The New Gen Ed Lottery System, Explained
Armed Individuals Sighted in Harvard Square Arraigned
Harvard Students Form Coalition Supporting Slave Photo Lawsuit's Demands
Police Apprehend Armed Man and Woman in Central Square
107 Faculty Called for Review of Tenure Procedures in Letter to Dean Gay
Angered by lengthy lunchtime lines, Lowell House residents have decided to fight back by implementing the College's strictest restrictions on interhouse meals.
After a lighthearted debate on Monday night, the Lowell House Committee decided to ban interhouse between noon and 12:20 p.m. and one and 1:20 p.m. on weekdays. During this period, Lowell residents will be permitted one lunch guest each, and no other outsiders will be allowed.
A Policy of "Hostility"
Discussions about the new restrictions--which one house resident jokingly referred to as a policy of "hostility" toward the rest of the campus--began about three weeks ago, when a housewide survey showed overwhelming support for limitations on interhouse.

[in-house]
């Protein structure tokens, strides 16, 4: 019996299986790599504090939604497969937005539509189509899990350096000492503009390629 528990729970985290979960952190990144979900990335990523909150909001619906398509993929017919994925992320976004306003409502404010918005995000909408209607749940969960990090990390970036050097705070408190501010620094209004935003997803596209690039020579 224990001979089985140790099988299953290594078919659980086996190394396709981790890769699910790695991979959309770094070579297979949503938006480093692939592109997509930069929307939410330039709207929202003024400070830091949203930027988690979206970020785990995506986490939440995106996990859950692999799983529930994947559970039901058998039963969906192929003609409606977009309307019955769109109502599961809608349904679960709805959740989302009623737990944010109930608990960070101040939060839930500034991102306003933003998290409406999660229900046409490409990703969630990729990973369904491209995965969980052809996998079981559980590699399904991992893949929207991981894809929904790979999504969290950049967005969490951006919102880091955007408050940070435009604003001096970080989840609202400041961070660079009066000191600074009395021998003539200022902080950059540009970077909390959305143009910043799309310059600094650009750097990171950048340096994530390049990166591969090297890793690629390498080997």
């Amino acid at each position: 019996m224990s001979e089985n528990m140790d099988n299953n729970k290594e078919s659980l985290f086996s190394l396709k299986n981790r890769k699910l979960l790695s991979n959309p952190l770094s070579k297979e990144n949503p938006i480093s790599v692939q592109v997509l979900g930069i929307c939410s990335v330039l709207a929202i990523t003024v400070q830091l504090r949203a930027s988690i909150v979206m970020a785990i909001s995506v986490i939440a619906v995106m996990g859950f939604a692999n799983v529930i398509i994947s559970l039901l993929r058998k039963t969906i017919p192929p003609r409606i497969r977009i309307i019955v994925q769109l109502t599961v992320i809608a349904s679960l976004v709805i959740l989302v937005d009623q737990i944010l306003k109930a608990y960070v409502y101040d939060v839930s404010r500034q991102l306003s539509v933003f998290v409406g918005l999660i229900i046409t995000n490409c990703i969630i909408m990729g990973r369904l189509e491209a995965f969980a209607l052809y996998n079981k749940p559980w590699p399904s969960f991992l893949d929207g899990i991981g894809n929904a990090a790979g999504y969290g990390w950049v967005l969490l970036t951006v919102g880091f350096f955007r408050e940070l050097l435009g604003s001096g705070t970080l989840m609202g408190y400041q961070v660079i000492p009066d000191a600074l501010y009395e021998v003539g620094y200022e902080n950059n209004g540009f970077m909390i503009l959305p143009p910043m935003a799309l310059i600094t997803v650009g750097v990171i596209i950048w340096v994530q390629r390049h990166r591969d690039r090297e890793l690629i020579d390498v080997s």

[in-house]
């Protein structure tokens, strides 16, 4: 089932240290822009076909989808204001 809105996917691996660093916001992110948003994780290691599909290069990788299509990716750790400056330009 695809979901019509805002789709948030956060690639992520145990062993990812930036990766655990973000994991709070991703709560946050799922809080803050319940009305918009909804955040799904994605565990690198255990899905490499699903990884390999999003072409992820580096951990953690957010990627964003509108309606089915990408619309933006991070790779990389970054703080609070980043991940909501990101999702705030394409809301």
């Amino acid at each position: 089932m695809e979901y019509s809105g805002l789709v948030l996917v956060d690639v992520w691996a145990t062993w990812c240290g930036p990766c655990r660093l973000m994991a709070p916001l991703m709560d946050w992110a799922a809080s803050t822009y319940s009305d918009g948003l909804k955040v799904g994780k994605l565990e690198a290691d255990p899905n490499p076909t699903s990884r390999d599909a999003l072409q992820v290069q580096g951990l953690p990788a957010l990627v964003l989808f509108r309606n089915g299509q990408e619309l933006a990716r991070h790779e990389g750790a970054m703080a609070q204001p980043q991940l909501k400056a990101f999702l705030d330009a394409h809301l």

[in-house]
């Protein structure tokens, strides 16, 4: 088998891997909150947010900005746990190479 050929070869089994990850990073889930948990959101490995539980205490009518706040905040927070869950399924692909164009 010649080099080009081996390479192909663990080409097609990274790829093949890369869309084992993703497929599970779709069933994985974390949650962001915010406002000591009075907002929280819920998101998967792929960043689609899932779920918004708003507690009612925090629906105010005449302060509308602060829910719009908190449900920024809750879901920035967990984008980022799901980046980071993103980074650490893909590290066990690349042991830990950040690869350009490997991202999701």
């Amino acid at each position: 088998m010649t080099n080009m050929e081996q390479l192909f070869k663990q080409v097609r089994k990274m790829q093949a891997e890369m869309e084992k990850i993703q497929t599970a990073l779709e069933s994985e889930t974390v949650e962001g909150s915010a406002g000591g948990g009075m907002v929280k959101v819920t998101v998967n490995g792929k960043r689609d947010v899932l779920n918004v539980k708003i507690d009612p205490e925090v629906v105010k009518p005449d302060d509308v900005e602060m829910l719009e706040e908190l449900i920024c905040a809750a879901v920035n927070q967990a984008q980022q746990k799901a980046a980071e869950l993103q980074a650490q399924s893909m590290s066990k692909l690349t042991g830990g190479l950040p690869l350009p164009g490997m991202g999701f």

Similar restrictions are already in place on certain days at Adams and Quincy Houses, which, like Lowell, receive a large influx of non-resident students after weekday classes.
House residents blamed the influx primarily on the large number of Quad residents who elect to eat at the river houses rather than returning to their own dining halls.
"Everyone assumes that Lowell is the only place the Quad has to eat. There are other places to eat," said Cristina Toro-Hernandez '92, "The reason Quad people eat at Lowell is because it's convenient to them.
"If they walked two to three minutes to Winthrop they'd see that it's empty," Toro-Hernandez said. "If they've been to Lowell they'd see people in line all the way out in the hall. They can wait 20 minutes."
Marcy R. Freeman '92 and Shannon M. Arnold '92 went so far as to threaten secession if no restrictions were imposed this semester.
"We just want to eat," Freeman said. "Is that so wrong?
Other methods suggested for controlling the lunchtime crowds included "branding students" and reinstituting a 1973 policy, which required guests to obtain tickets for meals.
Erich O. Fox Tree '91 noted that the 1973 rules might still be in effect. "There's nothing posted to say it's not," he said.
The new policy will go into effect on a trial basis in about two weeks, according to house committee cochair John C. Buten '91.
Want to keep up with breaking news? Subscribe to our email newsletter.